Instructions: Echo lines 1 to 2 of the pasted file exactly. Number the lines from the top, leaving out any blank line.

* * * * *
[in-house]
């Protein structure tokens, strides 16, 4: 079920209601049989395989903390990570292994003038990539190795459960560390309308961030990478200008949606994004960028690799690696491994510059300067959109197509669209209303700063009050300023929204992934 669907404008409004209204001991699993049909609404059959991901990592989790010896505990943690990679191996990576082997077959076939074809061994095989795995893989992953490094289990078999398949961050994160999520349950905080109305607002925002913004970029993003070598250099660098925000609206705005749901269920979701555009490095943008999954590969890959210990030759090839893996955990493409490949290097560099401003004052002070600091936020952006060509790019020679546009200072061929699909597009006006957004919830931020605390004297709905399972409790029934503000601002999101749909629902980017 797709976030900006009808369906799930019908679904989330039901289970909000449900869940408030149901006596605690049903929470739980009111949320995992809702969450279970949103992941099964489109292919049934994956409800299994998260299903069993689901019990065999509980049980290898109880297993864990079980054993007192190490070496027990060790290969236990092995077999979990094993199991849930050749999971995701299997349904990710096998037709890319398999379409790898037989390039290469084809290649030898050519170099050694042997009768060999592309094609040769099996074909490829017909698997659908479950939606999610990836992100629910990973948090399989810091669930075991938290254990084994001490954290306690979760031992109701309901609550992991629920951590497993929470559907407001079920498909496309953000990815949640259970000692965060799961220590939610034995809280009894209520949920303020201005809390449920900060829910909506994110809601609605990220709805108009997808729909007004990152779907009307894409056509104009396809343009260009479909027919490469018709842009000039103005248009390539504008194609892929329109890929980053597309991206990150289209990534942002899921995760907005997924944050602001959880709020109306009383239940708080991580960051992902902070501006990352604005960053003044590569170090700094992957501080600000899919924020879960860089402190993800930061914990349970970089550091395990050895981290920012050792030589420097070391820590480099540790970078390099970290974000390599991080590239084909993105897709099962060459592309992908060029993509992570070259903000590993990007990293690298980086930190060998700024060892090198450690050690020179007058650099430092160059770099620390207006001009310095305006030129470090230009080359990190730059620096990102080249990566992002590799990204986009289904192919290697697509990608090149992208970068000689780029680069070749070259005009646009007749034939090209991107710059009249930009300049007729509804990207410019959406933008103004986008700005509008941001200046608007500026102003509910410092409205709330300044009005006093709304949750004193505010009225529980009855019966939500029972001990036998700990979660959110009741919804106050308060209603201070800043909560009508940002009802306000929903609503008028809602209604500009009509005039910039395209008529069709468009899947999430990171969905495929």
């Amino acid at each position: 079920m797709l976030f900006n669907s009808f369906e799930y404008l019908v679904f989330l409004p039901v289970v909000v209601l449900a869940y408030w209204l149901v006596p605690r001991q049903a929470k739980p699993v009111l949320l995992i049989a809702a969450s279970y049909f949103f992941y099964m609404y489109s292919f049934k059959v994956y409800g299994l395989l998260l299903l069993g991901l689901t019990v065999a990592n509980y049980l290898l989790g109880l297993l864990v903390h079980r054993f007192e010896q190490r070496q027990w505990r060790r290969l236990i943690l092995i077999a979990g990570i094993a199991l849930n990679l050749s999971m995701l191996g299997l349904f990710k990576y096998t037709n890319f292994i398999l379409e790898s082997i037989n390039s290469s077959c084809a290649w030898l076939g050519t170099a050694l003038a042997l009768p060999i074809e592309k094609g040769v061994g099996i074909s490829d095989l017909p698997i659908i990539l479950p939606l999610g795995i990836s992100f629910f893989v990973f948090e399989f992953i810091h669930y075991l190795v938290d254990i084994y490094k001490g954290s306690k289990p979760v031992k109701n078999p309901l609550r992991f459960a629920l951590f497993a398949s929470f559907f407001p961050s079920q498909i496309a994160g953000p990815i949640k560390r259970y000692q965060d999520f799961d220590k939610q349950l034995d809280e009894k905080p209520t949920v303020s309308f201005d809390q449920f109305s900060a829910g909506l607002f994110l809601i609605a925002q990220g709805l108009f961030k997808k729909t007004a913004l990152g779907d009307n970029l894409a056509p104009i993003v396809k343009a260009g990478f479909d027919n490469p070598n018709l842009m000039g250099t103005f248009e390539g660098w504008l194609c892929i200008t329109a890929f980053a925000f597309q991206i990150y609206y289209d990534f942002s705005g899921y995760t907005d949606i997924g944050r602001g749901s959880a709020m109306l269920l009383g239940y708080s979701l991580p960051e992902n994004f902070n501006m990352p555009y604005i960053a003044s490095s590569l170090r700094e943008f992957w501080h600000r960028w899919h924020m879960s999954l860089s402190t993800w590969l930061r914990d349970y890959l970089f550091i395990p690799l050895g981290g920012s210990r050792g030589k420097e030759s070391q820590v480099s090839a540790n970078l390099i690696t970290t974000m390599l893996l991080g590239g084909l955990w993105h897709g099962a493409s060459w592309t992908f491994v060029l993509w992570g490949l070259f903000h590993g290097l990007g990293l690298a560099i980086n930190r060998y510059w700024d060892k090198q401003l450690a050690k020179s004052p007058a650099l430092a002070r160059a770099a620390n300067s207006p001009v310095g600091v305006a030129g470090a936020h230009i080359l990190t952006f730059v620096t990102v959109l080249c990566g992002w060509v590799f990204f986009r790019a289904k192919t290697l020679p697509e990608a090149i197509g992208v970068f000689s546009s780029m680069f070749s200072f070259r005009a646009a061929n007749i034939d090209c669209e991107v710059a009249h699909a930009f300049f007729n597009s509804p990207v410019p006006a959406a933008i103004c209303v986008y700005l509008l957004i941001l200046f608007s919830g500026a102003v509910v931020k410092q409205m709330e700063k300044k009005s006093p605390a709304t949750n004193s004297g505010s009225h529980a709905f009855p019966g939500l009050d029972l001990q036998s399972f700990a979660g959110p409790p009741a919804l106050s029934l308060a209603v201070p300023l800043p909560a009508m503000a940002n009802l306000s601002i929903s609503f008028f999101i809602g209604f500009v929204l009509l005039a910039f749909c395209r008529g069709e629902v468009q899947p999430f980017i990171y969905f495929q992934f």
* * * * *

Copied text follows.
[in-house]
């Protein structure tokens, strides 16, 4: 079920209601049989395989903390990570292994003038990539190795459960560390309308961030990478200008949606994004960028690799690696491994510059300067959109197509669209209303700063009050300023929204992934 669907404008409004209204001991699993049909609404059959991901990592989790010896505990943690990679191996990576082997077959076939074809061994095989795995893989992953490094289990078999398949961050994160999520349950905080109305607002925002913004970029993003070598250099660098925000609206705005749901269920979701555009490095943008999954590969890959210990030759090839893996955990493409490949290097560099401003004052002070600091936020952006060509790019020679546009200072061929699909597009006006957004919830931020605390004297709905399972409790029934503000601002999101749909629902980017 797709976030900006009808369906799930019908679904989330039901289970909000449900869940408030149901006596605690049903929470739980009111949320995992809702969450279970949103992941099964489109292919049934994956409800299994998260299903069993689901019990065999509980049980290898109880297993864990079980054993007192190490070496027990060790290969236990092995077999979990094993199991849930050749999971995701299997349904990710096998037709890319398999379409790898037989390039290469084809290649030898050519170099050694042997009768060999592309094609040769099996074909490829017909698997659908479950939606999610990836992100629910990973948090399989810091669930075991938290254990084994001490954290306690979760031992109701309901609550992991629920951590497993929470559907407001079920498909496309953000990815949640259970000692965060799961220590939610034995809280009894209520949920303020201005809390449920900060829910909506994110809601609605990220709805108009997808729909007004990152779907009307894409056509104009396809343009260009479909027919490469018709842009000039103005248009390539504008194609892929329109890929980053597309991206990150289209990534942002899921995760907005997924944050602001959880709020109306009383239940708080991580960051992902902070501006990352604005960053003044590569170090700094992957501080600000899919924020879960860089402190993800930061914990349970970089550091395990050895981290920012050792030589420097070391820590480099540790970078390099970290974000390599991080590239084909993105897709099962060459592309992908060029993509992570070259903000590993990007990293690298980086930190060998700024060892090198450690050690020179007058650099430092160059770099620390207006001009310095305006030129470090230009080359990190730059620096990102080249990566992002590799990204986009289904192919290697697509990608090149992208970068000689780029680069070749070259005009646009007749034939090209991107710059009249930009300049007729509804990207410019959406933008103004986008700005509008941001200046608007500026102003509910410092409205709330300044009005006093709304949750004193505010009225529980009855019966939500029972001990036998700990979660959110009741919804106050308060209603201070800043909560009508940002009802306000929903609503008028809602209604500009009509005039910039395209008529069709468009899947999430990171969905495929």